SCHOOLED! Or How My Mother Saved Me From Prison

There was a time in college when I wanted to be a teacher. I called up my mom, who had taught almost every conceivable grade and subject, in public schools and private. I thought she would be pleased. Instead she said, “Don’t do it, Ashley! It’s like being in jail. You can’t even go to the bathroom!”

My mom was a wonderful teacher. All my life, people have stopped me to ask how she is and tell me that she was their favorite teacher. Her assignments were always unusual and interesting: rather than writing a book report in eighth grade English, she had us act out a scene from the book. In seventh grade Social Studies, she had us create a board game to teach people about our assigned country. Even I enjoyed her classes, even though she would occasionally share embarrassing stories about me with my classmates.

Even more importantly, my mom took an interest in each of her students, even when other teachers had given up on them. It depressed her when she learned that some of her colleagues were counting the days until certain students turned 16 and dropped out of school. When she ran into a frustratingly unmotivated student in her Gifted program one year, she noticed he had an interest in computers, and invited a computer programmer to come and meet with the class over lunch. Suddenly he was interested and engaged.

My mom has always been my hero. So it was a bit shocking to me to hear her describe teaching as a prison sentence. I shouldn’t have been surprised though. Any day of the year I could ask her, “How many days is it until summer vacation?” and she could tell me the answer without hesitation.

After she discouraged me from going into teaching, I thought about all of the reasons why teaching (especially K-12) is such an incredibly difficult job. Aside from not being able to go to the bathroom, you have to be “on” for six or more hours a day. What other job is like that?

I think most people’s jobs are a mix of “on” and maybe “idle.” In my own job, I’m in the public eye a lot of the time: answering reference questions, finding and recommending books, helping people with computers or demonstrating databases, and performing storytimes. But there are definitely moments when I get to slouch a bit in my ergonomic chair and take a mental vacation to Fiji.

Plus my interactions with people at work are usually pretty friendly and even fun. I am not trapped in a room with 20-35 young people who would really rather be at home playing Angry Birds, and who would love nothing more than to see me screw up, if only for a laugh.

On top of watching the little dears, and ensuring they don’t start a riot or burn the school down, teachers are also supposed to actually TEACH them, and make sure they do assignments ALL DAY LONG. (I have a hard enough time making sure my seven year-old gets his two or three pages of homework done a night).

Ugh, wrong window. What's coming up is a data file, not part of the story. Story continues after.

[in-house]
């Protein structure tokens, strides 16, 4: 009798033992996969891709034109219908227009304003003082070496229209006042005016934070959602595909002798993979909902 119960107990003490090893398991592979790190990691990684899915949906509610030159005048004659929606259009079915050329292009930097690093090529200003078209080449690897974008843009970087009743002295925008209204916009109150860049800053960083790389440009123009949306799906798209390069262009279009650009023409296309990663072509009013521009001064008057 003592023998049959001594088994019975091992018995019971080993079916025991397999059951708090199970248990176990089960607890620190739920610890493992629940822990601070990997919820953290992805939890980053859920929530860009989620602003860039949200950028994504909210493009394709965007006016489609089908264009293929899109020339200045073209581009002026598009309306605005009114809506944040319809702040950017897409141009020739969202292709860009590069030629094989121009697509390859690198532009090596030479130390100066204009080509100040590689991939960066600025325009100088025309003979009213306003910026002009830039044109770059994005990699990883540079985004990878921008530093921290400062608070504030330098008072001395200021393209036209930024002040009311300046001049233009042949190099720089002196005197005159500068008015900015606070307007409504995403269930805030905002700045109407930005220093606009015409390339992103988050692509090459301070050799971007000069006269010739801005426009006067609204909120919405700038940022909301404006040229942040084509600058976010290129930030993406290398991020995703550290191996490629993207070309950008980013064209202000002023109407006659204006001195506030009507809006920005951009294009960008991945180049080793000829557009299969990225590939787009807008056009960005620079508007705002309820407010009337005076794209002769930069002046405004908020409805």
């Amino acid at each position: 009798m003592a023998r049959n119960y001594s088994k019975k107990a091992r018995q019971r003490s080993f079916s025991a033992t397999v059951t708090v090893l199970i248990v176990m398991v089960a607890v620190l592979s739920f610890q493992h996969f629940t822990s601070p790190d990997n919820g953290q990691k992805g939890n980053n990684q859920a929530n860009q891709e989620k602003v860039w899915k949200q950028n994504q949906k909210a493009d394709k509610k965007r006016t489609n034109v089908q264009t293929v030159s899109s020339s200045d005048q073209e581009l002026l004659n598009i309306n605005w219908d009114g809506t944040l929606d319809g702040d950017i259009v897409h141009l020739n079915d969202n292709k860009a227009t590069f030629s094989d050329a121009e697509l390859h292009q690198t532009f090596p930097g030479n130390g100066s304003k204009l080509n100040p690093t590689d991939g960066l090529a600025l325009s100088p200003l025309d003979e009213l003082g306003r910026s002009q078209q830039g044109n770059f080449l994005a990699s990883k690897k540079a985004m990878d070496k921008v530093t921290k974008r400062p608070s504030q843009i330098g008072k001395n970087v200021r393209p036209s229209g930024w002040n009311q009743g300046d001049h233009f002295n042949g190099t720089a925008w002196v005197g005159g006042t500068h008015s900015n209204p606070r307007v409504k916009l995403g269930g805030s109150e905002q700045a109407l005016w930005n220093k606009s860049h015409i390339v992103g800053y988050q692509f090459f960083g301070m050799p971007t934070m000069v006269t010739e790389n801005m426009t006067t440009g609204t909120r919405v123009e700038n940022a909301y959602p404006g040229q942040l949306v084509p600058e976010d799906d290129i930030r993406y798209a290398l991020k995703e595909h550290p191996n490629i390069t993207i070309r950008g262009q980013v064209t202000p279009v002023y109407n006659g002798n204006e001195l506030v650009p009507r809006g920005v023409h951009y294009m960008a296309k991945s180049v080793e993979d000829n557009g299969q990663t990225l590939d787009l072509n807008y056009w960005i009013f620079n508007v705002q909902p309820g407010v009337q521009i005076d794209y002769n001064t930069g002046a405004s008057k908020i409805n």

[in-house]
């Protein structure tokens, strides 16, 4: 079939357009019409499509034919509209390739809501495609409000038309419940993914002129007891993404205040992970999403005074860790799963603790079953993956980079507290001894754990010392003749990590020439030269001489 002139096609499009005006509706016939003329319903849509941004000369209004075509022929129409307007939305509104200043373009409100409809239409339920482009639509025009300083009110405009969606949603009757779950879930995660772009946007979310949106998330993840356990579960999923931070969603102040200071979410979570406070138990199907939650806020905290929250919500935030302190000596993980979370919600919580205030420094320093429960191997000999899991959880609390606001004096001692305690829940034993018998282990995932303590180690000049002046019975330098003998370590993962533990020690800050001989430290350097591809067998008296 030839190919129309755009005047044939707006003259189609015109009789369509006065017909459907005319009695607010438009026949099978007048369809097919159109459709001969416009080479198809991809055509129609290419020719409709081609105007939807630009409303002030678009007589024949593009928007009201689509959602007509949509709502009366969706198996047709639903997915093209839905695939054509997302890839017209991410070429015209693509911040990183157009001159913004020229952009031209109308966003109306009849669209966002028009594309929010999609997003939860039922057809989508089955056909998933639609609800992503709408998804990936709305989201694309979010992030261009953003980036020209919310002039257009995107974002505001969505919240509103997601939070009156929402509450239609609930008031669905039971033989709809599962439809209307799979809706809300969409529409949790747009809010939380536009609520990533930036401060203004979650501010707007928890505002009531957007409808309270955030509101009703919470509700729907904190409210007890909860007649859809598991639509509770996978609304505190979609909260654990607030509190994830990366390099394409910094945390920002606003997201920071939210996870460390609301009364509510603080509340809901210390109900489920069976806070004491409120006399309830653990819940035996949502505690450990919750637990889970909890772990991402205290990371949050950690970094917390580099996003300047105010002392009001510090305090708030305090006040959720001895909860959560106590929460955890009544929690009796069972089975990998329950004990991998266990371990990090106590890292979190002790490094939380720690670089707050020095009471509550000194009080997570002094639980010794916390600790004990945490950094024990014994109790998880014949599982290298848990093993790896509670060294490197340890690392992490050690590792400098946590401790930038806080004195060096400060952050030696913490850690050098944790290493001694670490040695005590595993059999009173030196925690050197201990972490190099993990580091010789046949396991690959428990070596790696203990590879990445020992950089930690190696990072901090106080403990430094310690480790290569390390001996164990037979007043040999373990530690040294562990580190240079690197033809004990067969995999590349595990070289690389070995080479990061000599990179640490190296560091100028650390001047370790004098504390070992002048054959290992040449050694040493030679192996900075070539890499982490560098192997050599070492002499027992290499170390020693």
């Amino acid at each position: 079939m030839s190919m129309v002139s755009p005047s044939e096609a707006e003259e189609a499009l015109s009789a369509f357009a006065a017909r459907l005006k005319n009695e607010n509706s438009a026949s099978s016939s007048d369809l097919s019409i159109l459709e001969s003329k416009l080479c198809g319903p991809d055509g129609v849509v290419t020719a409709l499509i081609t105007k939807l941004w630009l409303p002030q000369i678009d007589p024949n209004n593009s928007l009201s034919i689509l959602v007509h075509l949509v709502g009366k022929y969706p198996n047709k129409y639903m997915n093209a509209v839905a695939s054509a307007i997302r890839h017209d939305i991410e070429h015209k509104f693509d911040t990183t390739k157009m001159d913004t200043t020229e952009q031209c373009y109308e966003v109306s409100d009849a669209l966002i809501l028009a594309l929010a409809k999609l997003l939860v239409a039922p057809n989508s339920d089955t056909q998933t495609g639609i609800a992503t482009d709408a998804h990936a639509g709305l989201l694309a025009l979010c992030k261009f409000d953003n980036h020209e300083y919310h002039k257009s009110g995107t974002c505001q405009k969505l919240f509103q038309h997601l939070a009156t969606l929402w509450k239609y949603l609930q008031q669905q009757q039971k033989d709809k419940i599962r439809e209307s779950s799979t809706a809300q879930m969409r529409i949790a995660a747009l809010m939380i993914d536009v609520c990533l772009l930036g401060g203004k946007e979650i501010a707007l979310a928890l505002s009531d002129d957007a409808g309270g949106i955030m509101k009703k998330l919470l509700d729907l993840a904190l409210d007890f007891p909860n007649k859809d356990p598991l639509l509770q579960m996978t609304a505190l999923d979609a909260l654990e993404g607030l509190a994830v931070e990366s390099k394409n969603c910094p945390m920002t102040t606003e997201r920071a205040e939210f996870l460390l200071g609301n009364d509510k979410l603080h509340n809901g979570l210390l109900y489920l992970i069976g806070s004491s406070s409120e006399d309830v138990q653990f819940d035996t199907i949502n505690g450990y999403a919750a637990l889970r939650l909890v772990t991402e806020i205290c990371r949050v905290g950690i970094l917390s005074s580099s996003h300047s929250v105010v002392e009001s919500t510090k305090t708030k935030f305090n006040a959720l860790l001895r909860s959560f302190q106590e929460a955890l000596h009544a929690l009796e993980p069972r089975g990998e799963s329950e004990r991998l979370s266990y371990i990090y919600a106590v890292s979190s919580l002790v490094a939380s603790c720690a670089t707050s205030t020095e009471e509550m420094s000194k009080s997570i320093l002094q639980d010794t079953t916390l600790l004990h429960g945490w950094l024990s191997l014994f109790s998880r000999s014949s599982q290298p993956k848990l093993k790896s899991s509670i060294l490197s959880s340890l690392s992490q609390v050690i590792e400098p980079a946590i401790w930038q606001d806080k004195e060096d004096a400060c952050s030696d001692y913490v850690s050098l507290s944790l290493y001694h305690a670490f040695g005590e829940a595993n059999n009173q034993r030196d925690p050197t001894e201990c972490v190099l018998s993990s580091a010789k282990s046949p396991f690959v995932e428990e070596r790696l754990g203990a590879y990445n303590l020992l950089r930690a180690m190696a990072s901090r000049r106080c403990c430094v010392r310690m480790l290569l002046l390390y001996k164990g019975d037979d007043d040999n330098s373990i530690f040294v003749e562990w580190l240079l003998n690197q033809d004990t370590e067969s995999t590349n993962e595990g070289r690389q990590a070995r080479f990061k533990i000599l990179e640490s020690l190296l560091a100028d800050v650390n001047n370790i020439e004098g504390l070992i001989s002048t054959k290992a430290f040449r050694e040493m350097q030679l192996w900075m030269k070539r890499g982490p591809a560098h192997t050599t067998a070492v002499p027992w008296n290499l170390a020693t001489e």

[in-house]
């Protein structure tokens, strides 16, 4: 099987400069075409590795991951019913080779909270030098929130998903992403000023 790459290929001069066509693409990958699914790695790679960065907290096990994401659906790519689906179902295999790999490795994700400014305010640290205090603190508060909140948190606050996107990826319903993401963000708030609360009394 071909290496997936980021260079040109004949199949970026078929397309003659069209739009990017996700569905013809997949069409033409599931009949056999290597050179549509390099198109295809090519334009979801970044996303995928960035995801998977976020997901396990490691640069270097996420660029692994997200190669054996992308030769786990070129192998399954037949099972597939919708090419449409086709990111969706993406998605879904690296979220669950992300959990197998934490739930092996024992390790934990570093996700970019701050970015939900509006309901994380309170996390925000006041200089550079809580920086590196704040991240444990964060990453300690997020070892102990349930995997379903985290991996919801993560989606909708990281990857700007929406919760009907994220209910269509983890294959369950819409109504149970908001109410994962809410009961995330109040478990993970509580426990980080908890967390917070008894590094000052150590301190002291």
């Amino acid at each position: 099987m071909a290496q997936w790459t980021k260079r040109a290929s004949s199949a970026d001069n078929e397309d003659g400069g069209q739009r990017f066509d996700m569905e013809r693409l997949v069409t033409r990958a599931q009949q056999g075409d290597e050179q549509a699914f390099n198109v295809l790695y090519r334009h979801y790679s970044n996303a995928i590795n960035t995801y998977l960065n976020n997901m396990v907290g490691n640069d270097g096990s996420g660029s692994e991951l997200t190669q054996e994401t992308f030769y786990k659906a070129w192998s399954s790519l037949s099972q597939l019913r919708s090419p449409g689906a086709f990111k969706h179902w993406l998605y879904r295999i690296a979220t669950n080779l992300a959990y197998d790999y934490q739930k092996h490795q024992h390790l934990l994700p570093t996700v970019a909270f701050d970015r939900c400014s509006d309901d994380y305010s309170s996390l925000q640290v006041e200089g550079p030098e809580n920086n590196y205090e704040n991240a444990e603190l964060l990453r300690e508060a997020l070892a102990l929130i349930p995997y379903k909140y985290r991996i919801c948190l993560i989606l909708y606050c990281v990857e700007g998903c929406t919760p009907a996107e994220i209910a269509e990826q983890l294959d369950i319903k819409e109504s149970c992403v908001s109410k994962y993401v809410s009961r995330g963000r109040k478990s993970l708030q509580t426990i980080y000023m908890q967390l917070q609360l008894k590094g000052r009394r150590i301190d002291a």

And after a whole day of constant vigilance and instruction, often followed by faculty meetings or parent conferences, teachers have to go home and grade papers and write inspiring lesson plans for the next day. No wonder my mom was counting the days until summer.

But it’s worth it right? Because like CEOs, who sit in private comfortable offices all day, often with their own bathrooms, teachers make HUGE salaries. Oh, wait! I just read in an article that 62% of U.S. teachers have to work a second job outside of the classroom to make ends meet. Hmmmm…

Why do they do it? Why did my Mom do it year after year? She must have thought it was pretty important. All I know is that I’m grateful for all of the teachers I had, and all the ones my kids will have. Especially the ones who somehow manage, in spite of the impossible demands and miniscule material rewards of the job, to inspire and motivate their students.

As for me, I’m grateful to my Mom. She dedicated her life to teaching, but kept me out of jail.


ADDENDUM:  I was of course being provocative when I said my mom kept me out of jail by dissuading me from teaching.  But on a much more serious note, teachers literally do keep their students out of jail, and make the world safer for all of us.  According to data compiled by the US Bureau of Justice Statistics, 68% of state prison inmates in 2003 did not have a high school diploma.  And according to a 2005 study, increasing high school graduation rates by 10% would reduce murder and assault rates by about 20%, motor vehicle theft by about 13%, and arson by 8%.  So when people cut funding for education, they are essentially voting for higher crime and more prisons.  Imagine if we could turn those priorities around, while also giving teachers the support and respect they deserve.


2 Comments (+add yours?)

  1. Joan Woodford
    Sep 07, 2011 @ 11:36:37

    Thanks Ashley for the wonderful tribute to your Mom and all teachers! God bless them for what they do!


  2. ash
    Sep 07, 2011 @ 14:24:18

    Thanks, Joan, and amen to that! Our future depends on teachers, and I hope they all keep doing what they do. I just wish we could show our appreciation and respect for them with higher salaries and saner teaching conditions. But for now, thank you teachers, everywhere!


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